Mechanism of neuronal death in AD

Charles Glabe, PhD
University of California, Irvine (Irvine, California)
Year Awarded:
2018
Grant Duration:
July 1, 2018 to June 30, 2021
Disease:
Alzheimer's Disease
Award Amount:
$300,000
Grant Reference ID:
A2018718S
Award Type:
Standard
Award Region:
US Southwestern
Charles Glabe, PhD

Necroptosis and neurodegeneration in Alzheimer's disease

Summary

In the continuously aging, modern population of developing countries, understanding of the mechanisms that contribute to the development to age-related, neurodegenerative diseases is of the utmost importance. Disturbances in cellular regulation, e.g., on the level of the signaling of cell death might significantly contribute to the occurrence, propagation and severity of pathophysiological states such as the occurrence and development of Alzheimer’s disease. Especially, cell death pathways that are involved in the progression of the inflammatory response, one of the hallmarks of AD, are of highest interest. Importantly, detailed knowledge about this specific type of inflammatory cell death pathway, its spatial and temporal distribution in AD brains might allow us to identify potential therapeutic strategies to prevent neurodegeneration.

In the continuously aging, modern population of developing countries, understanding of the mechanisms that contribute to the development to age-related, neurodegenerative diseases is of the utmost importance. Disturbances in cellular regulation, e.g., on the level of the signaling of cell death might significantly contribute to the occurrence, propagation and severity of pathophysiological states such as the occurrence and development of Alzheimer’s disease. Especially, cell death pathways that are involved in the progression of the inflammatory response, one of the hallmarks of AD, are of highest interest. Importantly, detailed knowledge about this specific type of inflammatory cell death pathway, its spatial and temporal distribution in AD brains might allow us to identify potential therapeutic strategies to prevent neurodegeneration.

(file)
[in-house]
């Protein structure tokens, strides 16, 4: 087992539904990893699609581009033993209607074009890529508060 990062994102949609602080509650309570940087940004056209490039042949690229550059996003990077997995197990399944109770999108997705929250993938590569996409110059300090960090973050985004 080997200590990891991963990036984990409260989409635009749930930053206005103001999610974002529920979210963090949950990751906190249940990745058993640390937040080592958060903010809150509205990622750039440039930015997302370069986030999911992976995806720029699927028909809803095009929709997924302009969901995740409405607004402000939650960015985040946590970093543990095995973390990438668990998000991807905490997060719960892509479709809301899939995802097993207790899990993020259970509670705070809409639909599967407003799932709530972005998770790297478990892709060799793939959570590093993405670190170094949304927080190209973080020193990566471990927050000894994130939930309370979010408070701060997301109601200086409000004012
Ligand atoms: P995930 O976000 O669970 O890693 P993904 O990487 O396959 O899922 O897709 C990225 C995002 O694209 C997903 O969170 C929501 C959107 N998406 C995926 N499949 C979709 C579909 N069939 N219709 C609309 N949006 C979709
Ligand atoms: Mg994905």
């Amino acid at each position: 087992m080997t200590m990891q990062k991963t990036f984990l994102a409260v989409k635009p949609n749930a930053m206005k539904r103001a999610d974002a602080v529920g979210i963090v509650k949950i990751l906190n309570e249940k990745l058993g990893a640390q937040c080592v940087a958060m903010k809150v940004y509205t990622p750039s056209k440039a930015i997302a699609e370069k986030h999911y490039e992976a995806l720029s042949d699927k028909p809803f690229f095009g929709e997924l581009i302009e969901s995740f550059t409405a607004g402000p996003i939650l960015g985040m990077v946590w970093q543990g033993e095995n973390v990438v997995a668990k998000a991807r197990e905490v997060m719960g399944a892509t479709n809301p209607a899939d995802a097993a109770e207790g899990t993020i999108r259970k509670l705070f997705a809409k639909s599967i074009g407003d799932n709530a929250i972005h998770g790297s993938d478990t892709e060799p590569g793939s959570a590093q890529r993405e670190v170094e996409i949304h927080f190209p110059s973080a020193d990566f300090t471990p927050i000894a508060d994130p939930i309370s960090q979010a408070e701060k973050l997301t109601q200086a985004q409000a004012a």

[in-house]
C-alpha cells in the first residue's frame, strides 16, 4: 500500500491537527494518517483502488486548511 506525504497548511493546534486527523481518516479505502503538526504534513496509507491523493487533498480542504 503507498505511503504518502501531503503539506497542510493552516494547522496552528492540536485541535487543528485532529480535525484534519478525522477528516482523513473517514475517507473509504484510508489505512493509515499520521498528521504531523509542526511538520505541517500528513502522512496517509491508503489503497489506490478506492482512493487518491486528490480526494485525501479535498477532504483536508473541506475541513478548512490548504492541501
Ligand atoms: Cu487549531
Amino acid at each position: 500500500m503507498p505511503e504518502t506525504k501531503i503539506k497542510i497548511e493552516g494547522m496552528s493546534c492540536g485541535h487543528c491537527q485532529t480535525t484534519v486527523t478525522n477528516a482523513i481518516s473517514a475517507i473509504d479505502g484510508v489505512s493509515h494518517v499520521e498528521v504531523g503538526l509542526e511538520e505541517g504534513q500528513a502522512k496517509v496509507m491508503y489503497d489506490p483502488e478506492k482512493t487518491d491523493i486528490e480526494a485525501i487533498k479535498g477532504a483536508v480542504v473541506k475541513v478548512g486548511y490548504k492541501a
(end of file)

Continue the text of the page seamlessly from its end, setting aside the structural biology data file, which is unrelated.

Details

Dr. Charles Glabe is Professor, Molecular Biology and Biochemistry at the University of California at Irvine. He earned his doctorate degree from the University of California, Davis and post-doctoral training at The Johns Hopkins University School of Medicine and University of California San Francisco School of Medicine. Dr. Glabe has published key work on the relationship between the structure and function of amyloid in degenerative diseases. He has published extensively on the mechanisms of amyloid accumulation in Alzheimer's disease. He has received a network award from the Larry L. Hillblom Foundation to support his work. Dr. Glabe has served as a scientific advisor to the National Institutes of health, the German Science Foundation and the Massachusetts Alzheimer's Disease Research Center at Harvard University Massachusetts General Hospital.

About the Researcher

Dr. Charles Glabe is Professor, Molecular Biology and Biochemistry at the University of California at Irvine. He earned his doctorate degree from the University of California, Davis and post-doctoral training at The Johns Hopkins University School of Medicine and University of California San Francisco School of Medicine. Dr. Glabe has published key work on the relationship between the structure and function of amyloid in degenerative diseases. He has published extensively on the mechanisms of amyloid accumulation in Alzheimer's disease. He has received a network award from the Larry L. Hillblom Foundation to support his work. Dr. Glabe has served as a scientific advisor to the National Institutes of health, the German Science Foundation and the Massachusetts Alzheimer's Disease Research Center at Harvard University Massachusetts General Hospital.

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